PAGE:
Monday, September 14, 2015

Favorite Middle School Lessons

Last week I shared elementary teachers' answers to the following prompt: “Describe (in brief) the best Montana history or IEFA lesson or project or resource your taught this year--the one you will make time for next year no matter what.” As promised, here are the answers we received from middle school teachers to the same question. [I've added a few comments and links in brackets--couldn't resist putting my oar in.] 

MaryLou Systma at Manhattan Christian likes the Learning from Historical Document Units and worksheets we’ve put together to supplement the textbook, Montana: Stories of the Land. “I really like the primary sources. Specifically I like the earthquake letter and the Custer painting.  These show kids first hand what things were like back when the earthquake happened and how history gets twisted in the Custer painting.”

Traci Manseau, who teaches in a rural school near Lewistown, said that "Playing for the World: The 1904 Fort Shaw Indian Boarding School Girls Basketball Team made a huge impact on all of my students how they were treated in the boarding schools.”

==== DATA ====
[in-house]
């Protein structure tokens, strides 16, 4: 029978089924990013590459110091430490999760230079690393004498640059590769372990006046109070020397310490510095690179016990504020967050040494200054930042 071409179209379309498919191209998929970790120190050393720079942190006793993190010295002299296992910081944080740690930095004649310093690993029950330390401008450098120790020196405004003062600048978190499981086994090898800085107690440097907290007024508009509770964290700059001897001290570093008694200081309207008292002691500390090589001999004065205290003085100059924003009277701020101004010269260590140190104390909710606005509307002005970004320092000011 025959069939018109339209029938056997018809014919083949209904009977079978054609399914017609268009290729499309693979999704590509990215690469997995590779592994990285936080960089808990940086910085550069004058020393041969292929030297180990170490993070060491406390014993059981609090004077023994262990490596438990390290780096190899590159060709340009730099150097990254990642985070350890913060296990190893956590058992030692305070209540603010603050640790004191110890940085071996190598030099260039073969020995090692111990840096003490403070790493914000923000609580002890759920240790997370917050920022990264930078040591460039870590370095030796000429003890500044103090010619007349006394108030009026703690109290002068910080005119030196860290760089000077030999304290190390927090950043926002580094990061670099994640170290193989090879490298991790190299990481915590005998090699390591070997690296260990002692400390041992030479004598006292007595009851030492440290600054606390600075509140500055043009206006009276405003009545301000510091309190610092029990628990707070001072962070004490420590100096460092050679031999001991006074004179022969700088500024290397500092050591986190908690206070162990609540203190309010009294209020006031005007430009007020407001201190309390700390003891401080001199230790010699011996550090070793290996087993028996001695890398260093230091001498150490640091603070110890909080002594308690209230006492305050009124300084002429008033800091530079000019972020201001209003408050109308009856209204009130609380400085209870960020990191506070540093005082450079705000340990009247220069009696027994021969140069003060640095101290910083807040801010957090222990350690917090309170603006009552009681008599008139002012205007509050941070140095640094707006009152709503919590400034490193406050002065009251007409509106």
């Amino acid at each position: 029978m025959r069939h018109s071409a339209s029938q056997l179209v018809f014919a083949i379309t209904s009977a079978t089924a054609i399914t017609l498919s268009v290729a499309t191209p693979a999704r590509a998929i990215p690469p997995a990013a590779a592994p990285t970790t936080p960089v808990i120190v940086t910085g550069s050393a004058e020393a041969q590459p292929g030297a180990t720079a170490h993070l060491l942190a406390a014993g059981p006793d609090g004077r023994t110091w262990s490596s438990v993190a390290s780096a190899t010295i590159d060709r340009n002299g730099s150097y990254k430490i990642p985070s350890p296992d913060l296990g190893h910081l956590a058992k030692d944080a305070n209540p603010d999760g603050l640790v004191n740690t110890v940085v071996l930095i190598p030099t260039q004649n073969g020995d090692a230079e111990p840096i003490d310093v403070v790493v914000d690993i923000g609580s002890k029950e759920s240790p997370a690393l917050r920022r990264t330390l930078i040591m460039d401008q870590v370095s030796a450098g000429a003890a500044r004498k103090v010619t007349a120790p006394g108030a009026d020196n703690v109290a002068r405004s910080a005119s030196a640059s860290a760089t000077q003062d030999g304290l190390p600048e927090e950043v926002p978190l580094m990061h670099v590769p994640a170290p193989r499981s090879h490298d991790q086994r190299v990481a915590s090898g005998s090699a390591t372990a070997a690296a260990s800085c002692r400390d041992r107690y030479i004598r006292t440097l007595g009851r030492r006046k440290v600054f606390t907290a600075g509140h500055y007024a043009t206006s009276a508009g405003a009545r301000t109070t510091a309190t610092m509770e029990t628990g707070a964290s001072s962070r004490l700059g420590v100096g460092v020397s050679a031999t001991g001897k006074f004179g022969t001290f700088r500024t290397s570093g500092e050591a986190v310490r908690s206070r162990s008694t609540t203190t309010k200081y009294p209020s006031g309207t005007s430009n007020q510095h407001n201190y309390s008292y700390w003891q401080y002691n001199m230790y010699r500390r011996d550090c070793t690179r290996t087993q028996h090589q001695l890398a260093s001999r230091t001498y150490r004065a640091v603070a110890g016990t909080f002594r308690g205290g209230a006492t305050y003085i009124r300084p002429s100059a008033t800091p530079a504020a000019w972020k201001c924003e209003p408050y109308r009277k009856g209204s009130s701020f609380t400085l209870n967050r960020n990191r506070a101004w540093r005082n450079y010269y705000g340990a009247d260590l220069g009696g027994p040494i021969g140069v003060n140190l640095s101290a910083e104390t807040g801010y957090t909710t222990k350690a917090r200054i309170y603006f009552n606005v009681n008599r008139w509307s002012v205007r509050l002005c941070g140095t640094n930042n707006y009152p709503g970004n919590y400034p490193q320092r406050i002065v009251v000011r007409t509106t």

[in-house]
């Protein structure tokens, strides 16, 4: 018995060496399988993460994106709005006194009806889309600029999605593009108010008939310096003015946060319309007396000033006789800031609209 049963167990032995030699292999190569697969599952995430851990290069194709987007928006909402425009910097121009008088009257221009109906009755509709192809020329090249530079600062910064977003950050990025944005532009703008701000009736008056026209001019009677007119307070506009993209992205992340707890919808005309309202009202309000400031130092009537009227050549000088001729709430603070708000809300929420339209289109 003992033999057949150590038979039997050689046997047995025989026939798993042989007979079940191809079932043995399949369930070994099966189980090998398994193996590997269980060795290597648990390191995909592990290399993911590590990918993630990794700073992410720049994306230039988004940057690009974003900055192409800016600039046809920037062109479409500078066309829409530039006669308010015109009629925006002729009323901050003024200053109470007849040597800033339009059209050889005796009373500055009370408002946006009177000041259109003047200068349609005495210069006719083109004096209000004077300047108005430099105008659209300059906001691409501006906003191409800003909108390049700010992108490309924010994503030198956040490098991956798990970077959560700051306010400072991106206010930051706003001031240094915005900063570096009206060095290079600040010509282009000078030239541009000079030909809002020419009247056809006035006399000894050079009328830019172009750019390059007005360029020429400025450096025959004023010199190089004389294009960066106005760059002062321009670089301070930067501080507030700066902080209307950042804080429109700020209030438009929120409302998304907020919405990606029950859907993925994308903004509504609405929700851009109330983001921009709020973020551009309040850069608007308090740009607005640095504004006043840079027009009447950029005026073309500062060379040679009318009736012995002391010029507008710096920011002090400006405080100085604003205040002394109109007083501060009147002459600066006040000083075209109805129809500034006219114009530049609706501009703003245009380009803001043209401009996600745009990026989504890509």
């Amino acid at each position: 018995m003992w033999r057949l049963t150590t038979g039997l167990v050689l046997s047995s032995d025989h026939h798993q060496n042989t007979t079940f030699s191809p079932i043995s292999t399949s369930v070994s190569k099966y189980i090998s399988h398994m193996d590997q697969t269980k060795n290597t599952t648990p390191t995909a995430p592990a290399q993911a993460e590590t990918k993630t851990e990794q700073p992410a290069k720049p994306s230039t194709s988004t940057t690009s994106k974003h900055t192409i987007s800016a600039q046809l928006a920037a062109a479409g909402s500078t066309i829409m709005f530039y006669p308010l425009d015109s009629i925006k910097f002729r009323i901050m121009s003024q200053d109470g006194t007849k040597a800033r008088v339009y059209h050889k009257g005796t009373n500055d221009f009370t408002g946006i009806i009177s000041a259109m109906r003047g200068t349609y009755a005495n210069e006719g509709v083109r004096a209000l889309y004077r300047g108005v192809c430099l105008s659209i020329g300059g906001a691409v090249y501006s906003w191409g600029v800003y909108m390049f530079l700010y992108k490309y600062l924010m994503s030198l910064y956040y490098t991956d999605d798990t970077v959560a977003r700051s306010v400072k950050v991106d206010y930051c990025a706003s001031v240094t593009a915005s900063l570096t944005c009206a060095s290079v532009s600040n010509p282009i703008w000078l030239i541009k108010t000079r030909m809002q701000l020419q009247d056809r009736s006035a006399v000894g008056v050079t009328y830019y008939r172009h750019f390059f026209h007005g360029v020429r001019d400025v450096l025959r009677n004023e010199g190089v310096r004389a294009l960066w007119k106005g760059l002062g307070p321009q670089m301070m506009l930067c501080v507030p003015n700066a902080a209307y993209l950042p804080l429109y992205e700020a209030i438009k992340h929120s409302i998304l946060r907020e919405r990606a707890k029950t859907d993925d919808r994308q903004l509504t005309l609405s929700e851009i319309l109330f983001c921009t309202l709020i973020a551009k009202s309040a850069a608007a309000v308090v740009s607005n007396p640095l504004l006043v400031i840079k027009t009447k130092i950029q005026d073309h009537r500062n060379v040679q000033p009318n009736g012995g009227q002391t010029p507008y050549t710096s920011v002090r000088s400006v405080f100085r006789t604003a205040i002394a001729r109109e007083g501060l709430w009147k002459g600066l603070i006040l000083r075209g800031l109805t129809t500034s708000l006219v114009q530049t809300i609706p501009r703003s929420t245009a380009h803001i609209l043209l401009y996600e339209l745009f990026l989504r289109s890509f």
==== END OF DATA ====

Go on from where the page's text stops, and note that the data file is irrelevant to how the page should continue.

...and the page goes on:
Sally Behr Shendel, a librarian in Sheridan, wrote: “I was inspired by OPI's contest to have students portray their understanding of one of the IEFA Essential Understanding, so I wove together several strands to teach the concept and let students explore its implications. I used the History Channel's (History Detective style) video on unlocking the mystery of a Navajo weaver to introduce the class' tapestry work on 12x18" looms. I used Anna Baldwin's great lesson ("Inside Anna's Classroom") on the concept of sovereignty and the constitution's supremacy clause to teach the essential understanding. I brought in contemporary tribal issues of sovereignty for small groups to read/discuss/share including legalizing marijuana, endangered species, and prosecuting nontribal violent offenders in women's abuse cases. The students designed and produced linoleum print relief images that reflect their experience in being a proud member of a community as the final reflection of this unit.

Wendy Dos Santos, of Trout Creek, wrote: “I combined Language Arts and Social Studies to teach a combination Research Writing (going through all the research writing process) and Montana History lesson in which the students chose a topic of their choice to research and write a MT History Research Paper.  We had a variety of topics chosen.  The students learned research skills, and dug deeper into a MT History topic of their choice.” [I can’t resist plugging National History Day here—a program that would work really well with this research project.]